Starting next week, more Minneapolis residents will see new green organics recycling bins on their curbs.

The second phase of the city's curbside organics program begins March 28, when residents in some north Minneapolis neighborhoods will receive their carts. The city will continue to distribute carts to people who have signed up in other areas of the city through mid June. (The city has a map that provides a week-by-week look at where the bins are going.)

People signed up for the service will get a "welcome kit" -- which includes some kitchen-sized compostable bags -- a week before their bin shows up. 

So far, approximately 36,150 households have signed up for the program, which allows residents to toss in food scraps, eggshells, meat, fish, bones, soiled pizza boxes, paper plates, coffee grounds, tissues, cotton balls and plant trimmings, among other items.  That amounts to about 34 percent of eligible customers. About 12,000 of those households, in areas covered by the first phase of the program, have been using the service since last summer.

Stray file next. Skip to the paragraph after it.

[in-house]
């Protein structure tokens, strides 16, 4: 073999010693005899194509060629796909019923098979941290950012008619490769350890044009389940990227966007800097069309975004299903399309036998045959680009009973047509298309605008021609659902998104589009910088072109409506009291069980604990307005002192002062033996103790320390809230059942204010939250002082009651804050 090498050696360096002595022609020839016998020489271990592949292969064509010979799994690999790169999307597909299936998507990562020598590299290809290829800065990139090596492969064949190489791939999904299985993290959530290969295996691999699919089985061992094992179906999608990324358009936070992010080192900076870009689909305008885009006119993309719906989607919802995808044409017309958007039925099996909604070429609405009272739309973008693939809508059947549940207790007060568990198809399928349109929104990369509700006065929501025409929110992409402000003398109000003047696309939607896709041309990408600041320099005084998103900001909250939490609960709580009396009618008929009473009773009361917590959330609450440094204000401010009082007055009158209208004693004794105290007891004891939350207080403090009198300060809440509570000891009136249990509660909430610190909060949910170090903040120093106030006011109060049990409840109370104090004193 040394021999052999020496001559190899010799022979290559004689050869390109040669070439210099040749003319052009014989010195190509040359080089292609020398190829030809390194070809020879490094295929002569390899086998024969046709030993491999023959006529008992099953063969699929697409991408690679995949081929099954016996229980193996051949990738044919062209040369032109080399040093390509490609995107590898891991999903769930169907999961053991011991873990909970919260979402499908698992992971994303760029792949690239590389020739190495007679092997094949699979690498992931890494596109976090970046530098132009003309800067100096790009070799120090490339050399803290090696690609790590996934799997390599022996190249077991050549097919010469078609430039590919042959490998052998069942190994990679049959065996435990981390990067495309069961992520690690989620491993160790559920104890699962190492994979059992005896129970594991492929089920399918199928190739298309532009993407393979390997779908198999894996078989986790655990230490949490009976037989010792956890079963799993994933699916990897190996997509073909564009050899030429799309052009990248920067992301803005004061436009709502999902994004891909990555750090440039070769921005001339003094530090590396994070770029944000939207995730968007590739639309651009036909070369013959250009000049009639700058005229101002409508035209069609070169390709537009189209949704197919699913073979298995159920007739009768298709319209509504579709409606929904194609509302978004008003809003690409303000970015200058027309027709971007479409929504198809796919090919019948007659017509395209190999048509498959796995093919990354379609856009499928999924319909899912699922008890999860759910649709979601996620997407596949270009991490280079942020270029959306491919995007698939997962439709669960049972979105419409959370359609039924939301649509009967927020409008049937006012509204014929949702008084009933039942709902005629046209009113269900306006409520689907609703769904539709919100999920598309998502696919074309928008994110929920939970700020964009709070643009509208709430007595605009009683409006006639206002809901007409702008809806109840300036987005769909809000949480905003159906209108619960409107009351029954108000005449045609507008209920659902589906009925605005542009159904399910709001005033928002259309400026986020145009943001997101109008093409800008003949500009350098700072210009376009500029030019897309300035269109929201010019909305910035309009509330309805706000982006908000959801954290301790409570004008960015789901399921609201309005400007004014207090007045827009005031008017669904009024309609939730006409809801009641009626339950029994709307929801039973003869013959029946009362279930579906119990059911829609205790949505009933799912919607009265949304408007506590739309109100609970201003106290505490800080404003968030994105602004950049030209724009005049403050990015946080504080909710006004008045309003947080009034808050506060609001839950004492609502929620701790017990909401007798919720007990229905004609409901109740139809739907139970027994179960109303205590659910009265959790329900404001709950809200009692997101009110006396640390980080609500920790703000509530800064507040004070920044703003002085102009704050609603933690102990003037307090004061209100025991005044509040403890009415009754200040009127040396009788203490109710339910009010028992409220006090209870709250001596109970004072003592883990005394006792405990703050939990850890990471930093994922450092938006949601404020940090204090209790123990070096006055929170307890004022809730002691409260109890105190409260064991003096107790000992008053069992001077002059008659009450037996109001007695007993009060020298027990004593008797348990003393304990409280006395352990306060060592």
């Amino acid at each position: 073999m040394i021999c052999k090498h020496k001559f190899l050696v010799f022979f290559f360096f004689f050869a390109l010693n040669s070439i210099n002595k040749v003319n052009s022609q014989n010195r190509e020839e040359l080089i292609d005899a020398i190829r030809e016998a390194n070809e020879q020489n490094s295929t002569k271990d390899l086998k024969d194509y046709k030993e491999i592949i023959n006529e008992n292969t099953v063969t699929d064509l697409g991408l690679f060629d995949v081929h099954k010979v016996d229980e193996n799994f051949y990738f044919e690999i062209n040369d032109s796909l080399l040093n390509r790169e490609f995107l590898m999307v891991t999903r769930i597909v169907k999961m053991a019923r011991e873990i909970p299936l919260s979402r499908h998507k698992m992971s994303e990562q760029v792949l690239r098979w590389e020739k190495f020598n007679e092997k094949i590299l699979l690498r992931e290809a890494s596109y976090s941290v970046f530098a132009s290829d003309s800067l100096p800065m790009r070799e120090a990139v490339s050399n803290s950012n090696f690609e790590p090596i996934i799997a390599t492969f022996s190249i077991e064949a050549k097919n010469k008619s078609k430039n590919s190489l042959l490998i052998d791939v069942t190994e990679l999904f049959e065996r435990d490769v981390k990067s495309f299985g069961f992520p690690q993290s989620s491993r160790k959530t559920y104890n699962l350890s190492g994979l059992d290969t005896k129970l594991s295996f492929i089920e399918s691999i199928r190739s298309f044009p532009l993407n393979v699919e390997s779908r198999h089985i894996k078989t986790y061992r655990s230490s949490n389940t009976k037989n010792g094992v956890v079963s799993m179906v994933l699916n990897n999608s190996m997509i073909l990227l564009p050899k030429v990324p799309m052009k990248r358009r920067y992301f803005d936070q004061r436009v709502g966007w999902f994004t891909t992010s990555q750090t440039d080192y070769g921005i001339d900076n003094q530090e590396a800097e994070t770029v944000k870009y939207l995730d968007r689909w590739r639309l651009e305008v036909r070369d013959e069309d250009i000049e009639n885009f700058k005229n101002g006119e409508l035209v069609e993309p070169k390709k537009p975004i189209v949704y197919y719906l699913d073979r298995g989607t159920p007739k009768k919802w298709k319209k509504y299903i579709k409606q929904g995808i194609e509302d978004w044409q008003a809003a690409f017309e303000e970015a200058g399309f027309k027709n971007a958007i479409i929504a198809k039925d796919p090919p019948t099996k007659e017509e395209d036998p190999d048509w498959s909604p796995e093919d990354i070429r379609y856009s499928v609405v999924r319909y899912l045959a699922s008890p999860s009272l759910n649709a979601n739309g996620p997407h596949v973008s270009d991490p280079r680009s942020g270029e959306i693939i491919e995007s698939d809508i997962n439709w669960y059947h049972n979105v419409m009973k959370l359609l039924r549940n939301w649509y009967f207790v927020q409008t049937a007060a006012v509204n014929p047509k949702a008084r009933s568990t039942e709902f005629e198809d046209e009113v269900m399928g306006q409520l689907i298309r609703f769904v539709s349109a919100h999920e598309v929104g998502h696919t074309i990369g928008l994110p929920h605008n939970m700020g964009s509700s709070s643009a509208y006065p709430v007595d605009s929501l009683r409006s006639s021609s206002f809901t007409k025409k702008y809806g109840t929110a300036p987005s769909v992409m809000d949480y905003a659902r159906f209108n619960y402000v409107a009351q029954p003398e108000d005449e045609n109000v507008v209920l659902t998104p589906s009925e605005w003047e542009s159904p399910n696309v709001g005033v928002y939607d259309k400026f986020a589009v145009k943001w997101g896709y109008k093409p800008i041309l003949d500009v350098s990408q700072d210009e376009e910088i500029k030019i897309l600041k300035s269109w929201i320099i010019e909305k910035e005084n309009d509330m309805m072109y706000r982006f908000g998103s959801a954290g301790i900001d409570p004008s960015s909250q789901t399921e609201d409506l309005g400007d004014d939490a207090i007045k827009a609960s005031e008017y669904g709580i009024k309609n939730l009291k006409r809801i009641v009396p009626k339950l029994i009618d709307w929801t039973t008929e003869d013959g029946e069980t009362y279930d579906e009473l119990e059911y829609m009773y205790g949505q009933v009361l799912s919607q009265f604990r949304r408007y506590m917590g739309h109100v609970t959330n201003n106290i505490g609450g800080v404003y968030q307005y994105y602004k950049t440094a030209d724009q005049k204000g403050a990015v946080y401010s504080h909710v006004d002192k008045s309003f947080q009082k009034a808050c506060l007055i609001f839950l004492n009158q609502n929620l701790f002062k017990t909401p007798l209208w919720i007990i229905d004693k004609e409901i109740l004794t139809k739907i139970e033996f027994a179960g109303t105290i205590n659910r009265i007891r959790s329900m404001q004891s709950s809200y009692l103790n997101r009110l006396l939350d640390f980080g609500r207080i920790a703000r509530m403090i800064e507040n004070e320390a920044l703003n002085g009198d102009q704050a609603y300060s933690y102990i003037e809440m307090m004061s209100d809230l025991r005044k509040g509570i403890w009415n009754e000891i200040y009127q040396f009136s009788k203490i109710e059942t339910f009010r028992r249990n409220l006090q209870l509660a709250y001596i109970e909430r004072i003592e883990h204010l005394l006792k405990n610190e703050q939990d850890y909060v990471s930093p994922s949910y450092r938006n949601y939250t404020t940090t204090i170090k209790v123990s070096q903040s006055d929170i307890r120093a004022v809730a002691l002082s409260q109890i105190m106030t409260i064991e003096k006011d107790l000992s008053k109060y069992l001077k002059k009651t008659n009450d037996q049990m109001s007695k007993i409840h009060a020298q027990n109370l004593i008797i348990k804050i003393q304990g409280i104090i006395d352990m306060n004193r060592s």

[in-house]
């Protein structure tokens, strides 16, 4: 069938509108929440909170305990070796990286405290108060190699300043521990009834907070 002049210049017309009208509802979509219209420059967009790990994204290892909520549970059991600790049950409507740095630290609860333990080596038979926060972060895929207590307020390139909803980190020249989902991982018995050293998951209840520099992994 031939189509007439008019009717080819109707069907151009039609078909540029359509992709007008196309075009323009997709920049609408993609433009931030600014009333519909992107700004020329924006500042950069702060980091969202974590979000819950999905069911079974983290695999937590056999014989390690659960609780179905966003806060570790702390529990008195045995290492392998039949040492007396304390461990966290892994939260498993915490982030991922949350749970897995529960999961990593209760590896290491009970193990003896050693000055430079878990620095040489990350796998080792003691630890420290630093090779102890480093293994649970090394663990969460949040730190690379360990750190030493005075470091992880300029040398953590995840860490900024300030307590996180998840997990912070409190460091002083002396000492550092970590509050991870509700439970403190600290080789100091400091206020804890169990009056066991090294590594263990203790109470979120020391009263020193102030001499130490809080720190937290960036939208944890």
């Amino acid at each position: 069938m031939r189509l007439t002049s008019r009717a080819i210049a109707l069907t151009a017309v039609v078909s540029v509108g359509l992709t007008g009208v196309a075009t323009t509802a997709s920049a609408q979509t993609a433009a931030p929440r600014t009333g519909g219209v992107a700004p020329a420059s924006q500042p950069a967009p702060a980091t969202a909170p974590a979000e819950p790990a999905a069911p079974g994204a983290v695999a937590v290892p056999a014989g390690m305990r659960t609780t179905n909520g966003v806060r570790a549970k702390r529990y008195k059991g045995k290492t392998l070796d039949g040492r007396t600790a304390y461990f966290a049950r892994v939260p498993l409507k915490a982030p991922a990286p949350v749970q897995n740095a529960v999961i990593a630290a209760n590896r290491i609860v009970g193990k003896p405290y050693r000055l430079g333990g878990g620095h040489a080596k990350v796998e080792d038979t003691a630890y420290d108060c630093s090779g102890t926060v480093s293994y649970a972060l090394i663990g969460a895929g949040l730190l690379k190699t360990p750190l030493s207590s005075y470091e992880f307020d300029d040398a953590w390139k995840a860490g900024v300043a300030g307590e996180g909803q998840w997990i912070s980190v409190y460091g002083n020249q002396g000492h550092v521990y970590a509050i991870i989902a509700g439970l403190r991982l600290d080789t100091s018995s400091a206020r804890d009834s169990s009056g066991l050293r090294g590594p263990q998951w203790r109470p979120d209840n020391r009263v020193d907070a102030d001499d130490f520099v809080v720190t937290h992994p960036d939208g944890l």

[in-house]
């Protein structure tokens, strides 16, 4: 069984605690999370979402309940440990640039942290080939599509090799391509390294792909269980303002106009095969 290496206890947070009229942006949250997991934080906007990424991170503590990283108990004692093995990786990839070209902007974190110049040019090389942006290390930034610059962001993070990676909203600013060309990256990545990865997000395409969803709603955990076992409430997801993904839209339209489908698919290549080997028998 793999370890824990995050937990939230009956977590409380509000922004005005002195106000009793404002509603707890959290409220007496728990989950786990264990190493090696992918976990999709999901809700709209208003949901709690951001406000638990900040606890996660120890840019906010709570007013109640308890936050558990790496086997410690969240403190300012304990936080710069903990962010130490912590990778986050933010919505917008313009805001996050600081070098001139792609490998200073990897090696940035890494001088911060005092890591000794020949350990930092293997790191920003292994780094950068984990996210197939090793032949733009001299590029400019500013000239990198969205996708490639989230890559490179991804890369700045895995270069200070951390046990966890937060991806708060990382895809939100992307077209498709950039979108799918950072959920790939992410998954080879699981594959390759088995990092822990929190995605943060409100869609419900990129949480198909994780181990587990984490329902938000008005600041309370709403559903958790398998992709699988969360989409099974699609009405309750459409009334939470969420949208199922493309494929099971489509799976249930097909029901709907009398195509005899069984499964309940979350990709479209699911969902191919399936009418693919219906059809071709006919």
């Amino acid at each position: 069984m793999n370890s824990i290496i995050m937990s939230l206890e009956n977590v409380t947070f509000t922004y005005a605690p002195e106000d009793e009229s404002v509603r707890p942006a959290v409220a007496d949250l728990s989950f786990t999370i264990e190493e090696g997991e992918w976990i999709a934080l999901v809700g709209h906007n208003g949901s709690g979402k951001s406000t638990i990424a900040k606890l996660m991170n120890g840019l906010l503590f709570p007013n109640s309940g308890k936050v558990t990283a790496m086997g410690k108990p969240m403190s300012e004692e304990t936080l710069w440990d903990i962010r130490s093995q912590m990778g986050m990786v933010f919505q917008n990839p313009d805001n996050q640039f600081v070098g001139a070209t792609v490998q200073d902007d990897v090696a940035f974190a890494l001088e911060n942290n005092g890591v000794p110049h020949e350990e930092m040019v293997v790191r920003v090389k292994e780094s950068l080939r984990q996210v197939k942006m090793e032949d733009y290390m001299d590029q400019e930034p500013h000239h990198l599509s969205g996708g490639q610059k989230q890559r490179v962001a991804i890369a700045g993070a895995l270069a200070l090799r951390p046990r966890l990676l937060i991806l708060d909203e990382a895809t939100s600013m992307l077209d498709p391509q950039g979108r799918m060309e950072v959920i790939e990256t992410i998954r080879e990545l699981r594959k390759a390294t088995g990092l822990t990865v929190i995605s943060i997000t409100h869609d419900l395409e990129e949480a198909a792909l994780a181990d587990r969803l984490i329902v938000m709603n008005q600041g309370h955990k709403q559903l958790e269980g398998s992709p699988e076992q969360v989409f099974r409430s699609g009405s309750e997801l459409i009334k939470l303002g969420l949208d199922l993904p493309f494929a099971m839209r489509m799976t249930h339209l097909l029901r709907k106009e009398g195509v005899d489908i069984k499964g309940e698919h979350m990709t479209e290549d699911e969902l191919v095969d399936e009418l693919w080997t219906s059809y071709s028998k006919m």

The city is offering two training sessions for people who want to learn more about organics recycling. Both will be held on April 9, with one from 9 a.m. to 11 a.m. at Martin Luther King, Jr. Park, and a second from 1 p.m. to 3 p.m. at Folwell Park. 

Curbside pickup is currently offered for single-family homes. Residents who sign up now will get their bins this summer, after those who signed up before the February deadline. The service does not come with an added fee; the city increased annual waste collection fees by $48 last year for all eligible households.

Photo: Richard Tsong-Taatarii/Star Tribune